It was a drill for an event no one ever wants to experience. On July 30, Hillsboro School District, Hillsboro Police Department and Hillsboro Fire & Rescue personnel joined forces to conduct an “active shooter” training drill that included school evacuation and reunifying parents with their children.

In what were the second and third phases of a massive four-phase, multi-agency effort for emergency planning in local schools, more than 100 people took part in a three-hour exercise headed by Casey Waletich, the school district’s safety director, and Sgt. Craig Allen of the police department.Photo Credit: HILLSBORO TRIBUNE PHOTOS: KATHY FULLER - Hillsboro Police Officer Victor Kamenir races down a hallway at Liberty High School during a drill that included securing classrooms and evacuating the school.

Liberty High School was the scene of the drill, which included search, secure and evacuation training.

Nearly 40 police officers took part in the training, with another 40 youth volunteers from the Inukai Family Boys & Girls Club acting as students.

As part of the operation, police entered the school, located and subdued an “active shooter,” and then searched and secured one wing of classrooms.

Officers weren’t sure of the situations they’d face as they entered each classroom. In one room they found a teacher whose leg had been injured, while in another, a student with diabetes was displaying signs of diabetic emergency.

In both cases, police had to get emergency medical personnel safely to the scene to tend and then evacuate the victims.

Once classrooms had been checked and secured, the school was evacuated and students were placed on school buses to be transported to another site, where they could be reunified with their parents.

Allen said he believed the inclusive drill went pretty well “75 percent of the time.”Photo Credit: HILLSBORO TRIBUNE PHOTOS: KATHY FULLER - Members of the parent reunification team listen to instructions prior to the beginning of a small-scale drill on July 30.

“It put theory to the test,” Allen said. “Quite frankly, it’s good (we got it 75 percent right). If we say it was perfect, we’re fooling ourselves.”

Allen said officers were able to refine their techniques for searching classrooms, making them more efficient.

Reunification with parents

The second part of the drill — reunifying students with their parents — happened off-site. About 25 school district employees worked to connect “parents” — played by members of the city of Hillsboro and community CERT (Community Emergency Response Teams) teams — with their “children.”

Paperwork was neatly filled out as parents waited calmly to be escorted to their waiting children. Missing, however, were the crowds of upset parents that would likely gather in a real-life situation. But the drill, Waletich said, “gave the district a look at the general layout and procedure. We found a lot we can improve on in terms of time and flow.”

Realistically, he said, even a full-scale drill would not be able to replicate the “sheer numbers (of students and parents) and the panic. We’ll never get that.”

In the case of a real evacuation of a school, Waletich explained, it’s important for parents to know not to head to the school.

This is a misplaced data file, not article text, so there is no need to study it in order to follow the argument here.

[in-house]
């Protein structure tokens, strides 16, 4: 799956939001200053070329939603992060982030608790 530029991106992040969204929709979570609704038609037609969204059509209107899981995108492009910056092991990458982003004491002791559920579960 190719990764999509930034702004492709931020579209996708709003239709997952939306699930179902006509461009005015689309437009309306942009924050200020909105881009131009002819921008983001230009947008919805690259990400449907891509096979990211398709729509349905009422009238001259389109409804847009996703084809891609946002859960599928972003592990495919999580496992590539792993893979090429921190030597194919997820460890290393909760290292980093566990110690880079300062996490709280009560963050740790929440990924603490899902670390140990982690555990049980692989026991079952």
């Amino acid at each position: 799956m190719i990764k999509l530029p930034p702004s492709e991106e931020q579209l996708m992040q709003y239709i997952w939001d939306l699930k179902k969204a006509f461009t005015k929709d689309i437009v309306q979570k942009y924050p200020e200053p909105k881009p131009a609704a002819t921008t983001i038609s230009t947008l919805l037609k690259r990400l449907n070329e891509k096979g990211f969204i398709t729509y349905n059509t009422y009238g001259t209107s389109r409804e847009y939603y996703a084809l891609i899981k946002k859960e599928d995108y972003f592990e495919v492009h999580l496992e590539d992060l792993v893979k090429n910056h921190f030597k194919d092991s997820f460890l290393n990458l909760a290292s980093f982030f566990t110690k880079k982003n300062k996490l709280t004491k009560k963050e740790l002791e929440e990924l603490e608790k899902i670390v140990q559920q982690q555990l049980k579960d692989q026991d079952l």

“The kids won’t be there,” he said.

A crowd of roughly 40 observers from several area police agencies and school districts watched both drills, far more people than Waletich expected.

“The allure was that nobody has ever done this” on this scale, he pointed out. “In the wake of Reynolds (a recent shooting incident at a high school in Troutdale), there’s interest in what we are doing.”

The practices were the final layers of multi-agency training that started six years ago, “when we set out to look at an active shooter” scenario, Allen said.

Three years ago, a full-scale school shooting simulation was staged at South Meadows Middle School involving police, fire and emergency medical personnel, along with more than 100 volunteers.

The goal of the exercise was to envision, from beginning to end, a scenario in which a shooter injures people inside a school. Police practiced securing the buildings in a timely manner so emergency medical personnel could safely tend to and transport those who had been injured.

Next steps

“What I really want to make clear is, this was a drill to plan for a future drill,” Waletich explained.

Already in the works is a full-scale exercise that would combine all three phases of emergency response within the next year.

A videographer recorded the July 30 event for a video that will give school staff “the general nuts and bolts” of how an evacuation and reunification would work.

A school safety brochure will be distributed to parents explaining terms such as “lock-in” and “lock-out,” as well as reunification information.

“The key is managing information and communication,” Waletich said. “During an incident, the greatest communicators are the students.”

He noted that many, if not most, students have cell phones or access to one.

What theoretically should happen, Waletich explained, is that once a classroom is secured during an emergency, students would be directed to text their parent or guardian, tell them they are safe and unharmed, and asking them to avoid coming to the school. Instead, they would direct their parents to the reunification location.

“We’re doing the things we feel are necessary,” Waletich said of the district’s safety planning efforts. “We’re not there yet. But we do put more priority on this. The superintendent and board have committed the time and resources on planning for this.”

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